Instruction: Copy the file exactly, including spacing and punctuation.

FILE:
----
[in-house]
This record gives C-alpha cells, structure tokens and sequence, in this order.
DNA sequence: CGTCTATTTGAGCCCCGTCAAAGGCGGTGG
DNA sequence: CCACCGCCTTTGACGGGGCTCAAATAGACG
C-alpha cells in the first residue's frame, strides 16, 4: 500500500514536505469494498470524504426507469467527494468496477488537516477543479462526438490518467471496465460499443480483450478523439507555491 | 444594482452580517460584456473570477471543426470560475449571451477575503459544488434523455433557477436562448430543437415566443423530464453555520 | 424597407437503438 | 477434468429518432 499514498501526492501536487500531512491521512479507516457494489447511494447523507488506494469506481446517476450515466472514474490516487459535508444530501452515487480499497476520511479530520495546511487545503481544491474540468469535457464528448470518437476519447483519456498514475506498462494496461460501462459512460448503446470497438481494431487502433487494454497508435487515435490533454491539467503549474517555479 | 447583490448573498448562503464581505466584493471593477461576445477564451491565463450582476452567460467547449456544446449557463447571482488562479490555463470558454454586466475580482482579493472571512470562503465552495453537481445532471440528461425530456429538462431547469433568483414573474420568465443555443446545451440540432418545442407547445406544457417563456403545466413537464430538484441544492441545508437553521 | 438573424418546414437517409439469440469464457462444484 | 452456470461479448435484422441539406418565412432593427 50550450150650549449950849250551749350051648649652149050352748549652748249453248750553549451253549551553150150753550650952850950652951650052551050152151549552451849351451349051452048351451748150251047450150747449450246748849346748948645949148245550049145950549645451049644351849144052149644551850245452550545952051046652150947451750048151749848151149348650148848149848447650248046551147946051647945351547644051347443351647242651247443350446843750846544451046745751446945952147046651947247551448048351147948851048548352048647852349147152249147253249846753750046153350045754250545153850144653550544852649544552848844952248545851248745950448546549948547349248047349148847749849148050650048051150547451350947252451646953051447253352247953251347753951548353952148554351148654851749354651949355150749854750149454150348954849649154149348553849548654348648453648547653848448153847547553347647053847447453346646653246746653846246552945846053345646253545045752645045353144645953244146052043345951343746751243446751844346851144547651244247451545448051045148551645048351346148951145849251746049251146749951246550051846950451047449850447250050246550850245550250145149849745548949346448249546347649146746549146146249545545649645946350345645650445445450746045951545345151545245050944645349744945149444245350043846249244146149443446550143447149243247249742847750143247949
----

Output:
[in-house]
This record gives C-alpha cells, structure tokens and sequence, in this order.
DNA sequence: CGTCTATTTGAGCCCCGTCAAAGGCGGTGG
DNA sequence: CCACCGCCTTTGACGGGGCTCAAATAGACG
C-alpha cells in the first residue's frame, strides 16, 4: 500500500514536505469494498470524504426507469467527494468496477488537516477543479462526438490518467471496465460499443480483450478523439507555491 | 444594482452580517460584456473570477471543426470560475449571451477575503459544488434523455433557477436562448430543437415566443423530464453555520 | 424597407437503438 | 477434468429518432 499514498501526492501536487500531512491521512479507516457494489447511494447523507488506494469506481446517476450515466472514474490516487459535508444530501452515487480499497476520511479530520495546511487545503481544491474540468469535457464528448470518437476519447483519456498514475506498462494496461460501462459512460448503446470497438481494431487502433487494454497508435487515435490533454491539467503549474517555479 | 447583490448573498448562503464581505466584493471593477461576445477564451491565463450582476452567460467547449456544446449557463447571482488562479490555463470558454454586466475580482482579493472571512470562503465552495453537481445532471440528461425530456429538462431547469433568483414573474420568465443555443446545451440540432418545442407547445406544457417563456403545466413537464430538484441544492441545508437553521 | 438573424418546414437517409439469440469464457462444484 | 452456470461479448435484422441539406418565412432593427 50550450150650549449950849250551749350051648649652149050352748549652748249453248750553549451253549551553150150753550650952850950652951650052551050152151549552451849351451349051452048351451748150251047450150747449450246748849346748948645949148245550049145950549645451049644351849144052149644551850245452550545952051046652150947451750048151749848151149348650148848149848447650248046551147946051647945351547644051347443351647242651247443350446843750846544451046745751446945952147046651947247551448048351147948851048548352048647852349147152249147253249846753750046153350045754250545153850144653550544852649544552848844952248545851248745950448546549948547349248047349148847749849148050650048051150547451350947252451646953051447253352247953251347753951548353952148554351148654851749354651949355150749854750149454150348954849649154149348553849548654348648453648547653848448153847547553347647053847447453346646653246746653846246552945846053345646253545045752645045353144645953244146052043345951343746751243446751844346851144547651244247451545448051045148551645048351346148951145849251746049251146749951246550051846950451047449850447250050246550850245550250145149849745548949346448249546347649146746549146146249545545649645946350345645650445445450746045951545345151545245050944645349744945149444245350043846249244146149443446550143447149243247249742847750143247949